Monday, December 10, 2007

Take The Night Train

Who doesn't enjoy a parade, especially at this festive time of year?

The family and I attended the local Xmas parade last weekend, down on Main St. in Pineville. We ended up standing right outside the gates of my alma mater Louisiana College, listening to the bands warm up and watching the local motorcycle police officers perform some close-order precision driving as the precursor to the parade. It was some 70 degrees out, not exactly winter weather but it was still a great deal of fun to be there, looking forward to an evening of candy throws and floats full of smiling children.

I spent six years at LC earning two degrees. I was a commuter so I drove under what used to be a crumbling, low, ill-drained rail overpass there on Main St. at least twice a day every day for those six years I was in school. Never once did I see a train on it. The tracks run around behind and alongside the school, servicing the cresote plant there right off Hwy 28. Never once did I see a train while out and about on the campus. At the time I wasn't an avid spotter but I think I would have been struck by something so loud and obvious. Now the bridge is clean and new and fresh, and I pass that way only rarely, but I have yet to see a train on it.

The night of the parade made up for all those lost opportunities.

The parade had just gotten good and under way, the police well up Main St. and the first of the floats making their way into the procession. That's when I heard it. The distant, unmistakable wail of a train horn. I had joked with the family when we first arrived that it'd be quite funny if a train came by while I was standing there with camera ready, and we all had a laugh over that. What were the chances, after all? And I heard it again. That long wail echoing out across the street, carried on the still, humid air.

There's certain sounds in nature and around us that make us feel various ways. Hearing that train horn ring out made me feel excited, yes, because a train was coming, but it also made me feel sad. There was such a lonely emptiness in it, the sort of sound that a wild animal would make when it realised it was alone in the dark. I thought about the conductor and engineer sitting there in the front, the conductor in his chair to one side, the engineer behind his control board, both of them following the bright cone of light cast from over their heads, and behind them the noise and heat of the huge diesel engine, and behind that, stretching off in the dark, their cargo.

Two men, lit only by the instruments in front of them and perhaps a little stray light from the headlamps, alone in the night. I wondered what they were thinking, what they were feeling. Were they tired? Lonely? Excited to be headed toward a new destination or weary at the thought of another night on the road without their families, far from home and hearth. When the first of the three engines appeared on the bridge I couldn't help but ponder: did they pause for a moment in their private thoughts to wonder what was happening below them, there in the street? A whole panorama revealed and taken away again in an eyeblink--a broad flash of golden-orange sodium arc light, and in the streets all coloured lights and movement, a snatch of bright brass horns heard over the roar and groan of all that machinery, the glint of a string of beads tossed from the eager hand of a smiling child perched on a float, caught forever in mid-flight, never landing in that upturned hand forever reaching.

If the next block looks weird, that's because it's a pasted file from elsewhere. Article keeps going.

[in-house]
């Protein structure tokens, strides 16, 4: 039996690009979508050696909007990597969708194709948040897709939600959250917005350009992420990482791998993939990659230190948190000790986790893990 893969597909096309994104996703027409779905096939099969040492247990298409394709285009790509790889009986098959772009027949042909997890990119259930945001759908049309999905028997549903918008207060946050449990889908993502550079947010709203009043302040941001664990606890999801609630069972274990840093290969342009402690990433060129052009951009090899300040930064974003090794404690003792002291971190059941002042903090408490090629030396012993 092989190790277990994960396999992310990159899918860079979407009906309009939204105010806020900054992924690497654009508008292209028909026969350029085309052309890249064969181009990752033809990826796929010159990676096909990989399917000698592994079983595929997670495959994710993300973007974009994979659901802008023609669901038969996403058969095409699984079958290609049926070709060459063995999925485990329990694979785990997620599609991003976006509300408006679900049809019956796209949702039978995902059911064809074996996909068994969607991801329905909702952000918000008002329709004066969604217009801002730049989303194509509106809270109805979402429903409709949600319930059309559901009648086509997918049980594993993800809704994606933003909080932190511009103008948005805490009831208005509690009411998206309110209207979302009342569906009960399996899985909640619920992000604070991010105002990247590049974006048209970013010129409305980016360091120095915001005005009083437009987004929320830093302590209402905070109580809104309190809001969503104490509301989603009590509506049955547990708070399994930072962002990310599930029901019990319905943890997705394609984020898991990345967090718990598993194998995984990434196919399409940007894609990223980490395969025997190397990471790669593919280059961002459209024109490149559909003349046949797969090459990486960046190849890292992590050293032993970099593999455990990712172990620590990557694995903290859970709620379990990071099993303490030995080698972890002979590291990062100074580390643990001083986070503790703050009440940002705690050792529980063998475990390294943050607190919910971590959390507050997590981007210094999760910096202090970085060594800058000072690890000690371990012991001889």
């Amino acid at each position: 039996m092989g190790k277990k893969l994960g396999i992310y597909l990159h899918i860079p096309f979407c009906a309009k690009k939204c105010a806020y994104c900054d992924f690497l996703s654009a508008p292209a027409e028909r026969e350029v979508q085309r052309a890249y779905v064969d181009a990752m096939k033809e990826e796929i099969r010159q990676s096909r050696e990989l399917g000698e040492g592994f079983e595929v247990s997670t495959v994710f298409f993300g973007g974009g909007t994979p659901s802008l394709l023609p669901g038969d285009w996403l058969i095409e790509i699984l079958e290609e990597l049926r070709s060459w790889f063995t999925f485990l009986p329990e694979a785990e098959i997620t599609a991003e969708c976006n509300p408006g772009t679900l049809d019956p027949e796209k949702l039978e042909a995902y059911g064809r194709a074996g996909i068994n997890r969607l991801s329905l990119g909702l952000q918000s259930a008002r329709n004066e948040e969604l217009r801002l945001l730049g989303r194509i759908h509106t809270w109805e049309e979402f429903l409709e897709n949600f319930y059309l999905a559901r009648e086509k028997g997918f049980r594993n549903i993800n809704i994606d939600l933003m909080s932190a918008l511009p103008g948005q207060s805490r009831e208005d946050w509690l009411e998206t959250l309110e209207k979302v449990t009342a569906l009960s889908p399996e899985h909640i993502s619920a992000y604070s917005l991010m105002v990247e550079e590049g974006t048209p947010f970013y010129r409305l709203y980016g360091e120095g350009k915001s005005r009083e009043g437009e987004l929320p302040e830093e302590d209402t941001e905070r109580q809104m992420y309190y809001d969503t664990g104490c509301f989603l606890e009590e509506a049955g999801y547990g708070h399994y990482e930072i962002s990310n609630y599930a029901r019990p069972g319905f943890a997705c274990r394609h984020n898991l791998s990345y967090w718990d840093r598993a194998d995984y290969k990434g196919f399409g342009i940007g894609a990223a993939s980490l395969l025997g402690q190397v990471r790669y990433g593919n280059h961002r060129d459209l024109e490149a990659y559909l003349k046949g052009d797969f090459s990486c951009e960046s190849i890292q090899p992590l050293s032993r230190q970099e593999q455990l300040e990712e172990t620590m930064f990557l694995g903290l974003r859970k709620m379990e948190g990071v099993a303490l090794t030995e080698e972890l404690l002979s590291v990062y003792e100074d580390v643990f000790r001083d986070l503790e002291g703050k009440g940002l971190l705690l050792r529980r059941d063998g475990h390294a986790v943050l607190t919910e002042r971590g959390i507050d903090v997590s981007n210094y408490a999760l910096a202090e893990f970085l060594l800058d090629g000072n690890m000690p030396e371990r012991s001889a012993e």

I know many heads turned to watch it pass--did they in turn look out of their windows far above us to see us, a sea of pale ovals, wondering faces turned toward their passage? Did they wonder what we were thinking of them?

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Blogger Nancy Dancehall said...

1. "There was such a lonely emptiness in it, the sort of sound that a wild animal would make when it realised it was alone in the dark."

Great line.

2. Your thoughts about the engineers remind me of REM's 'Driver 8'

...saw a treehouse on the outskirts of the farm.
The power lines have floaters so the airplanes won’t get snagged.
Bells are ringing through the town again,
Children look up, all they hear is sky-blue, bells ringing...
...Southern Crescent, hear the bells ring again...fields of wheat forget them...
...Take a break Driver 8, Driver 8 take a break
We can reach our destination, but we’re still a ways away"

3. Beautiful photo.

December 13, 2007 at 11:32 PM  
Blogger Irrelephant said...

Nancy -

1) I know it sounds sort of hokey and melodramatic but there's something about night that seems to cause things to take on that sad, lonely air.

2) How did I know The Human Jukebox would find a lyric to match?

3) Thank you! I'm trying to plan on a night shoot, tripod and long exposures and all. Should be...informative. *G*

December 14, 2007 at 7:15 AM  
Blogger Jean said...

ahhhh...the night shoot sounds intriguing!

December 14, 2007 at 8:27 PM  
Blogger Irrelephant said...

I can't wait myself, Jean. There's an old photographic technique called "curtaining" that I really want to try with a train. You've seen the photos where a car is framed and seems "still" but the headlights and/or taillights stretch forward and behind in a long, sharp "light line"? That's curtaining...holding the shutter open for a very long time (sometimes several seconds) in very low light, then letting the flash fire at a very short portion of the open shutter time, thereby catching the car (or train!) at some point in the photo.

December 15, 2007 at 9:05 AM  

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